In Jacksonville we put up a prime downtown parcel and get 2 bids, one of whom wants the land for free. That's not the case in San Francisco. It's thriving in many ways, and seriously struggling in others. But the truth is that is the history of the city, way back to the Gold Rush. It's similar to Vancouver. A city with tremendous natural gifts but one that still struggles with a large and ornery homeless population. That has not deterred people with resources from wanting to move there.

I'm curious if Simms, who just returned, was able to buy a place 7 years ago, and if so what the return on that investment was.

I-10east

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Re: San Francisco
« Reply #26 on: March 02, 2020, 01:10:14 PM »
^^^It seems like we can only compare Jax to a city like San Fran to highlight Jax's weaknesses; Why can't it be vice-versa? All I was saying is that many would implement a double standard if Jax was going through all of the problems San Fran currently is.

With Cali, mainly the middle class is fleeing/fled. Immigration change from over the border is the main reason why Cali has sustained net-positive population. Unlike Illinois, and increasingly the state of New York which have population losses. Florida blazed by New York in population, and it's no looking back; FL is hot, and NY state is not.

New York will be the next Illinois concerning population loss. Overlooked Upstate New York and much of Hudson Valley is suffering with population losses, and New York City has enacted insane policies; bail reform sounds good on paper (releasing people with low level crimes) but NYC are also releasing violent criminals (subway train robbers, DUI manslaughter, and all kinds of other heinous crimes). Also in NYC illegals basically have a license to do whatever they please (kill people or whatever).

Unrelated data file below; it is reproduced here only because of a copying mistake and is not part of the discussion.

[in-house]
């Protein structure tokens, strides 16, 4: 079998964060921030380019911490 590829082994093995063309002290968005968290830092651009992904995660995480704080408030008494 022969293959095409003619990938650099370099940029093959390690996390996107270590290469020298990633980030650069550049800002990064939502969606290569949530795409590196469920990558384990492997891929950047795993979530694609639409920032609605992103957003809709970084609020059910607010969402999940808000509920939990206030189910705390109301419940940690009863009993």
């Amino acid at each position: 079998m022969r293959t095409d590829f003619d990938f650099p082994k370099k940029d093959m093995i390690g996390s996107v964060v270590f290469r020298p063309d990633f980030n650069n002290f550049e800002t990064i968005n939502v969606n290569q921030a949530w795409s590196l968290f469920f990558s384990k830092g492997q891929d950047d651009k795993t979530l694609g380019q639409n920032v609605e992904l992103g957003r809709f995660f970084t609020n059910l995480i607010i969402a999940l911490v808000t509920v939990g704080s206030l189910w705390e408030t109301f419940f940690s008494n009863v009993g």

So because of INSANE LEFTIST POLICIES (yes it's political) decent law abiding people of every race and ethnicity are fleeing these incompetent far left states for states that are business friendly, more centrist opposed to the left deep end, more safe, more affordable, less taxed up the ass, and more free.       
« Last Edit: March 02, 2020, 05:59:42 PM by I-10east »

bl8jaxnative

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Re: San Francisco
« Reply #27 on: March 02, 2020, 01:18:40 PM »
You guys are totally wrecking the conservative narrative it's a Hell Hole for homeless bums and queer freaks.

no-no, queer bums and homeless freaks.

acme54321

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Re: San Francisco
« Reply #28 on: March 02, 2020, 10:39:46 PM »
I've been to San Francisco once.  Saw a homeless guy wandering down a busy sidewalk come to a stop, drop throu, let it all hang out and piss all over the place.  Middle of the afternoon.

 Also saw a car with shit on the bumper/ground below it where someone had sat on it to take a dump.

It's definitely a thing.  Wouldn't stop me from going back though.
« Last Edit: March 02, 2020, 10:42:03 PM by acme54321 »

I-10east

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Re: San Francisco
« Reply #29 on: March 02, 2020, 11:15:11 PM »
^^^You are being a realist, that's all that I ask. I never said that people shouldn't visit San Francisco. I think that San Francisco is a stunningly beautiful city that's being eroded by it's own city government.